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Tightening Fed Policy: Is a Smooth Exit a Sure Thing?


When the Fed begins to tighten by reducing asset purchases and/or raising rates, the causal roles of its multi-pronged policy will be revealed ex post facto.

What factor is most responsible for the recovery that Fed policy has, by most accounts, stimulated in financial (housing and labor also?) markets over the last four and a half years? Is it the directing of a fire hose of cheap money – directly (via LSAP, OMO) and indirectly (burying yields) – toward riskier assets? Or is it a well-tailored "communication" policy – via FOMC statements, Ben Bernanke's press conferences, and Fed governor speeches – that leverages Fed credibility as lender of last resort to continue the virtuous cycle of positive market and economic sentiment?

The first suggestion will be familiar: Four and a half years on from the onset of QE1, it's a widely-held assumption (rightly or wrongly) that Fed policy is effectively pumping money into stocks. If anything, recognition of the Fed's communication policy as a discrete and "unconventional" tool (the second idea) is meager and, where acknowledged, usually treated as an effect (e.g. Fed prints money. Stocks go up. Quarterly 401(k) statements are green. Perceived wealth effect engenders optimism/stimulates spending.) rather than a cause.

This may seem like an academic distinction – doesn't one just stem from the other? – but I think not.

When the Fed begins to tighten by reducing asset purchases and/or raising rates, the causal roles of the multi-pronged Fed policy – what worked, and how well – will be revealed ex post facto. Remember, these are vast and uncharted policy waters the Fed is treading. Calm may rule while policy accommodation is fully unwound, but what if the superficial placidity right now belies a rogue wave of adverse consequences? Fed pessimists have long suggested big problems are baked into that policy-unwind cake. Others say it's all about how deftly the Fed plays the hand of exit cards it has dealt itself.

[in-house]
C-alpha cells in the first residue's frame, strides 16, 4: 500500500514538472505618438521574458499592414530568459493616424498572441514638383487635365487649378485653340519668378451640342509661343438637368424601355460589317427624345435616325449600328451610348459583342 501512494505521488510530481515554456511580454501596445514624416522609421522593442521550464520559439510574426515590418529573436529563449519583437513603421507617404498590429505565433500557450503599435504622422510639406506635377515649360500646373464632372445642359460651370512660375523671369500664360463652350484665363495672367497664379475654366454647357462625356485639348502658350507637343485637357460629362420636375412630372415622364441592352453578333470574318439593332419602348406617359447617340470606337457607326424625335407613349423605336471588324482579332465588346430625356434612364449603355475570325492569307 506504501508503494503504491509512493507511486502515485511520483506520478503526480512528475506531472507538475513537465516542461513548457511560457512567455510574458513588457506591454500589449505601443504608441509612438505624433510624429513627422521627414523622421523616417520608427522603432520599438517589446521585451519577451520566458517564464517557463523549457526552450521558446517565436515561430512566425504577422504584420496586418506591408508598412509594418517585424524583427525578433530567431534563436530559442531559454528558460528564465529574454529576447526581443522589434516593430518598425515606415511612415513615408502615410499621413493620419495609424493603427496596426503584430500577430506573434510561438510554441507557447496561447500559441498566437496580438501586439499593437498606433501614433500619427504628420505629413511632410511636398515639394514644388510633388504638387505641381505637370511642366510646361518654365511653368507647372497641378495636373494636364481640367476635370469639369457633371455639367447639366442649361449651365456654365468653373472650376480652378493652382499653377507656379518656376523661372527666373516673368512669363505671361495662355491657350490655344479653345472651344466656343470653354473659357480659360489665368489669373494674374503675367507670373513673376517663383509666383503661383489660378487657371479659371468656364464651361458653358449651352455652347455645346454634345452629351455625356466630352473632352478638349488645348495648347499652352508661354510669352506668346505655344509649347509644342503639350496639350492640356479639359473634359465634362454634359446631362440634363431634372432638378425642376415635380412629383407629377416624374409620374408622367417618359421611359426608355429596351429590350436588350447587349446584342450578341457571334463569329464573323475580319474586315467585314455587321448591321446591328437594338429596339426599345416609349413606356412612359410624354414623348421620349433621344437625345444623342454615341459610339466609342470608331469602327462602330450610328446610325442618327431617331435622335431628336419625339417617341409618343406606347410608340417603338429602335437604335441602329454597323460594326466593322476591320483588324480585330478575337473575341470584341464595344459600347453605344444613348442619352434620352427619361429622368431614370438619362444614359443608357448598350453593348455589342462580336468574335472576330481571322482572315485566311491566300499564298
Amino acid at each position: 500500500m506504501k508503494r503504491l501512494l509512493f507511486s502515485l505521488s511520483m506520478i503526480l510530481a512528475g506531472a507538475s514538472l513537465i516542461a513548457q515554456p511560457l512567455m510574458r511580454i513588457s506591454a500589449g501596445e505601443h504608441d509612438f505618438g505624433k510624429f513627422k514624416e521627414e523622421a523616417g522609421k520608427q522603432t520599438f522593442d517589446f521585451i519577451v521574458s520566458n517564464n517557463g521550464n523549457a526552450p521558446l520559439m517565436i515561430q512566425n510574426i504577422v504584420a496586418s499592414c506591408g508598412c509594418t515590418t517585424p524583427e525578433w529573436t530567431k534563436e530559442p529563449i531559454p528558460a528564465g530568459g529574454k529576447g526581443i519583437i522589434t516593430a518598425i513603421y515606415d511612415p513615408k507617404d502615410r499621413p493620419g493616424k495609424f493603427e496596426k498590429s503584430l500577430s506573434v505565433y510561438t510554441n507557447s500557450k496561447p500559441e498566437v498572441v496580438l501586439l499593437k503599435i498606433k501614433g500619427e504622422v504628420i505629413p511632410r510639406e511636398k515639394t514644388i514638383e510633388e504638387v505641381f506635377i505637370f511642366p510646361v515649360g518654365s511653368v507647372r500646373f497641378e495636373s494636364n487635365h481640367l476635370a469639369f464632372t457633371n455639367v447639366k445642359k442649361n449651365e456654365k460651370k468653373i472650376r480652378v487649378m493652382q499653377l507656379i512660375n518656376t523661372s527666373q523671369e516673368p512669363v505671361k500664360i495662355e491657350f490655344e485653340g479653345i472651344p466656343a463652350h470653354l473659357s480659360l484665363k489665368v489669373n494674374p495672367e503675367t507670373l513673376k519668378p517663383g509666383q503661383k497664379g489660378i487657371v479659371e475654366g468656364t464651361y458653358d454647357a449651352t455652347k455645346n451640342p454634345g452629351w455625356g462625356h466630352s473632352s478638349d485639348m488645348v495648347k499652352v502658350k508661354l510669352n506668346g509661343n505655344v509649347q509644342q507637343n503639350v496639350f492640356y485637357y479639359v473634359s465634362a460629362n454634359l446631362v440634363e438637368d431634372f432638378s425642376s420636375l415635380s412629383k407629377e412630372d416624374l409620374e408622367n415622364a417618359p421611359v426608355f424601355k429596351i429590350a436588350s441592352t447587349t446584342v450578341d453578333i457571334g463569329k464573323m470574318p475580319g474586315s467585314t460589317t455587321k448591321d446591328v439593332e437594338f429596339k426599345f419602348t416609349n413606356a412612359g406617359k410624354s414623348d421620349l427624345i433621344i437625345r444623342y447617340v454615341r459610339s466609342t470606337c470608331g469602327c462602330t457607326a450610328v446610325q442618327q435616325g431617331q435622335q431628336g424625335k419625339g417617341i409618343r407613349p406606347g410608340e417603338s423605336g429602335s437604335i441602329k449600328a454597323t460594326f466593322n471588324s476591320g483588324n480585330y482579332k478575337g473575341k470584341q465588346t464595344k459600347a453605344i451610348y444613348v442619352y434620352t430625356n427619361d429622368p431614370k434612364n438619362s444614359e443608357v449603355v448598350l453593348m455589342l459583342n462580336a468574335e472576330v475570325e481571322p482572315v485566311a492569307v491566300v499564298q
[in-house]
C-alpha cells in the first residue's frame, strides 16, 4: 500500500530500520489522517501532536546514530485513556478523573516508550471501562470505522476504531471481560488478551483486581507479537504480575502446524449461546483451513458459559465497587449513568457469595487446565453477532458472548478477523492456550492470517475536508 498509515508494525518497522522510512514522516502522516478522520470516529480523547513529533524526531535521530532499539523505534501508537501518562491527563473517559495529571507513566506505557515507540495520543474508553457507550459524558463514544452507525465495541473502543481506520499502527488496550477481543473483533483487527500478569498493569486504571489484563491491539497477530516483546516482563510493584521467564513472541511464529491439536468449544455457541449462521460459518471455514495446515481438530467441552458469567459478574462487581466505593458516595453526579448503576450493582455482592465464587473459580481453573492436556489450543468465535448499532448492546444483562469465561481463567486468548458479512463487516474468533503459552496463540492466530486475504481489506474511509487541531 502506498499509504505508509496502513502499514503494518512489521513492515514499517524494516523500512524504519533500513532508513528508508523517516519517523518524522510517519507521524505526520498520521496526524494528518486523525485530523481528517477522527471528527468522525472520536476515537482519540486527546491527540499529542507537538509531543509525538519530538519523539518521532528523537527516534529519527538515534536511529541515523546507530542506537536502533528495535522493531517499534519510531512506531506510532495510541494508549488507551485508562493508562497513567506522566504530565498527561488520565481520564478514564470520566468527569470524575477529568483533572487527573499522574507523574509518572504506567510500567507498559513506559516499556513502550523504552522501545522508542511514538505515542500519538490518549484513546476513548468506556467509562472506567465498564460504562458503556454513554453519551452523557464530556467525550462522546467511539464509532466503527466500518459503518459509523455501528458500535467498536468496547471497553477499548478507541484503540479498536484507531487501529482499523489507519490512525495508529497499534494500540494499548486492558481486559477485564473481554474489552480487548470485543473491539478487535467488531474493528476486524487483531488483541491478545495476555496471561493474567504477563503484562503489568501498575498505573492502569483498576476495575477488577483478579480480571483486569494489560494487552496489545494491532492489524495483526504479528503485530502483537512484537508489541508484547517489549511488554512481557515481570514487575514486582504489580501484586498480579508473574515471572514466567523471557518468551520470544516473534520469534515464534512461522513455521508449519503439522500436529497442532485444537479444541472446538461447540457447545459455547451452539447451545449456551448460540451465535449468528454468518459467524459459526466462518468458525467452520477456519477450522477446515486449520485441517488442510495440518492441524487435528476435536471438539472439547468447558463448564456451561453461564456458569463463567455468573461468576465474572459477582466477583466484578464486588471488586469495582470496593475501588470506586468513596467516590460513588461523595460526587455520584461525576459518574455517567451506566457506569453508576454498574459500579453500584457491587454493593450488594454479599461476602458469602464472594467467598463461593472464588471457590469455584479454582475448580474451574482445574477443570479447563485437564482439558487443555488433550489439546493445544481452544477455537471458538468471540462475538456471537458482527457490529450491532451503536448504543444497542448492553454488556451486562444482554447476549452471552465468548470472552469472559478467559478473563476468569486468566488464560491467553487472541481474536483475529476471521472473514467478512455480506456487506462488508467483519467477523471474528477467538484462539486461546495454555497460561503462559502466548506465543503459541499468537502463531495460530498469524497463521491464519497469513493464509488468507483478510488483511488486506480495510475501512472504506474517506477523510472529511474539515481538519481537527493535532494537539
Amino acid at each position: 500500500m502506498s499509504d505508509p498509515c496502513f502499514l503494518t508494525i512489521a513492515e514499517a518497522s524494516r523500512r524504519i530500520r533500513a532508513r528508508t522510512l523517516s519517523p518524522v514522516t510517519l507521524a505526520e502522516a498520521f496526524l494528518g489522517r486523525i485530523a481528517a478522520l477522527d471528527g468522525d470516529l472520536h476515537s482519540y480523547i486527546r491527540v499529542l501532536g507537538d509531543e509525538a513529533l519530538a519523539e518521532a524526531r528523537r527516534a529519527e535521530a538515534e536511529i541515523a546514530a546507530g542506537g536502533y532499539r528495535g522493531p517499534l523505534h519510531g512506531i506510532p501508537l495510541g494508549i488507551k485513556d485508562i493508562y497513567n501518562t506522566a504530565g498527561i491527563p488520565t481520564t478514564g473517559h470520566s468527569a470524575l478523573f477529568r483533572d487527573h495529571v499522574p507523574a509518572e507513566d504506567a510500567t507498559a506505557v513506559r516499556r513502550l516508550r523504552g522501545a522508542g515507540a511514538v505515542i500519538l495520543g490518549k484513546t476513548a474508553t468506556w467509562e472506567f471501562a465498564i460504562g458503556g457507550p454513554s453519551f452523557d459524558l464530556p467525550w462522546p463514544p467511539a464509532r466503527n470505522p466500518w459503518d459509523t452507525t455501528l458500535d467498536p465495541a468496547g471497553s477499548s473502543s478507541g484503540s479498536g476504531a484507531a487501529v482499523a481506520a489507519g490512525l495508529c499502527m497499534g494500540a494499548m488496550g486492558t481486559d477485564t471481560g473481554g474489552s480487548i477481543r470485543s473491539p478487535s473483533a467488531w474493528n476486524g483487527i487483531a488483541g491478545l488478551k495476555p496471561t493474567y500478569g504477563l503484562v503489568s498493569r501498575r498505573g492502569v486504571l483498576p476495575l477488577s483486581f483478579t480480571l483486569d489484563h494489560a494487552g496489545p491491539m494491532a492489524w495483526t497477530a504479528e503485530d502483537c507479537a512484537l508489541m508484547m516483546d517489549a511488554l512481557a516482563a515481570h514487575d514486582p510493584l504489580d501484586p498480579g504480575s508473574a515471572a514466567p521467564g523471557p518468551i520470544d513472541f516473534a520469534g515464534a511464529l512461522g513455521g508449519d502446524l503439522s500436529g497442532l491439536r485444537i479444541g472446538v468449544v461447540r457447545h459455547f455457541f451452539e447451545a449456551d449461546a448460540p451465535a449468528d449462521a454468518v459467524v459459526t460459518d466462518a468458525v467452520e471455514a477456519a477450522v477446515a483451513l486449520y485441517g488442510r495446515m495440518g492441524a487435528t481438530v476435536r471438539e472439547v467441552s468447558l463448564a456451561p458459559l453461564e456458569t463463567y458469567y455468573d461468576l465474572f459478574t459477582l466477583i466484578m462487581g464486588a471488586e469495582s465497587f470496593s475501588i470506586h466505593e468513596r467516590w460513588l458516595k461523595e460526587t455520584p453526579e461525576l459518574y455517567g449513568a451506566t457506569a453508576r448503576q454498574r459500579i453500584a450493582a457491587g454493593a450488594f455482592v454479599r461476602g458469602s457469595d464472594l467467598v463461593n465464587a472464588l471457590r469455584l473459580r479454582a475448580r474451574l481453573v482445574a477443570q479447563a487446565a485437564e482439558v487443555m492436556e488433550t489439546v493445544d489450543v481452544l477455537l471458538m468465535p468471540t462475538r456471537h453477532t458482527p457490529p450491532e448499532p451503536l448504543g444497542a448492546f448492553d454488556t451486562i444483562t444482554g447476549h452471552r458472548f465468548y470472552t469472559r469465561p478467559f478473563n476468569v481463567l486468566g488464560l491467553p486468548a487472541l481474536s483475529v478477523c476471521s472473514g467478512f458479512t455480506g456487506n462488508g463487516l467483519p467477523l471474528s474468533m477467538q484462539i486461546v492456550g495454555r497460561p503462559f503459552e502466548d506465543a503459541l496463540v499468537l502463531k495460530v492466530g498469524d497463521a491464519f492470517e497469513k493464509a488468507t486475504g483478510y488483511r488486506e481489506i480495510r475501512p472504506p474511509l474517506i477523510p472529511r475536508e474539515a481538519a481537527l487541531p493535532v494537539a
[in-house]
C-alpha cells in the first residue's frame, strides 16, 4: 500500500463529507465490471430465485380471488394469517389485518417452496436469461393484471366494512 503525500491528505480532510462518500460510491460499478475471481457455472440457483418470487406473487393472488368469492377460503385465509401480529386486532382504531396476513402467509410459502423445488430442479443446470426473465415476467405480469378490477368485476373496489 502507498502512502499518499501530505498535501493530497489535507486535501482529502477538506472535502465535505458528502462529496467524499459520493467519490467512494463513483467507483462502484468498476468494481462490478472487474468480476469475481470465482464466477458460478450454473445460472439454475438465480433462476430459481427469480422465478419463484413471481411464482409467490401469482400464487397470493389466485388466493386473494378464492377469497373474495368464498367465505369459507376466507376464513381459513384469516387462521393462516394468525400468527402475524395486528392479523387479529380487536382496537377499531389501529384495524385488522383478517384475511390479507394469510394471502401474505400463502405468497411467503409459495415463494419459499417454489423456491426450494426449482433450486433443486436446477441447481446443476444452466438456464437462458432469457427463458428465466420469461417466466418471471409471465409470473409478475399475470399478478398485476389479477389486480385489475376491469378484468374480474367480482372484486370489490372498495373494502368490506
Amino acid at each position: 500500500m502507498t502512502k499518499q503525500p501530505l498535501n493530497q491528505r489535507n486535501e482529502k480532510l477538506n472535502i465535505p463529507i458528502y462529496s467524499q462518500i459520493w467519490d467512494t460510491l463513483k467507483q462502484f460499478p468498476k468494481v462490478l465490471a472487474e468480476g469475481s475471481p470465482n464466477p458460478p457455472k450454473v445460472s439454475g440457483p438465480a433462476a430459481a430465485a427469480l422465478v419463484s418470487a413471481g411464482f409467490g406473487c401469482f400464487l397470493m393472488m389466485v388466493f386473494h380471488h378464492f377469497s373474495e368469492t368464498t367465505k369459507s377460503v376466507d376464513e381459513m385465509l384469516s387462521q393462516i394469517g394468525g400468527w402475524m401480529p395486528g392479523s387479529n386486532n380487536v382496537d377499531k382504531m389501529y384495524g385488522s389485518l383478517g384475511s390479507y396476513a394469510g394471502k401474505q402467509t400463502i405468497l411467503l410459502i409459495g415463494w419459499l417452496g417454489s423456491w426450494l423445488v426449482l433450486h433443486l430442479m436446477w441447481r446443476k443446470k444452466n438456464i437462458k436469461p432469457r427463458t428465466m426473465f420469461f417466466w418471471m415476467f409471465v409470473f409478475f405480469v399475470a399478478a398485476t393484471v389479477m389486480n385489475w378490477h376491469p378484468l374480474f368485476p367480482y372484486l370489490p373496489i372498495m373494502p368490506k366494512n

What if the Fed can identify the cards it's holding, but doesn't understand how to best play the hand(s) that result? Any misconception by the Fed regarding 1) the efficacy of Fed policy initiatives or even 2) financial markets' perception of Fed policy initiatives could build a lot of negative momentum into that rogue wave.

Before I mix in any more metaphors, recall the ideas in the first paragraph: How much of the bid under asset prices is a result of hard, quantitative easing (including the LSAP iterations and other facilities of the past four and a half years)? And how much results from the soft, "tail-wagging-the-dog" structure of market optimism that is reiterated, reinforced, and refined with every communiqué from the Fed?

My impression, in brief, is that these factors of Fed policy are very easy to identify. After all, the Fed has described and demonstrated them in detail, over and over again. Determining how effective they are, relative to one another and to an absolute degree, is very difficult -- to the Fed, and to observers (politicians, economists, market participants). According to markets, something is working, but what that is and how quickly or slowly it can be taken away remains largely unknown.

I plan to write some upcoming posts going over this question in more detail. For now, I'd like to throw the original question out to you:

Which factor is most responsible (of the above, or another you may have in mind) for the recovery that loose Fed policy has stimulated in markets? Why so? Will this factor pose problems for the Fed as it attempts a smooth exit, or not?

I welcome your thoughts in the comments section below.

This article by Andrew Kassen was originally published on See It Market.
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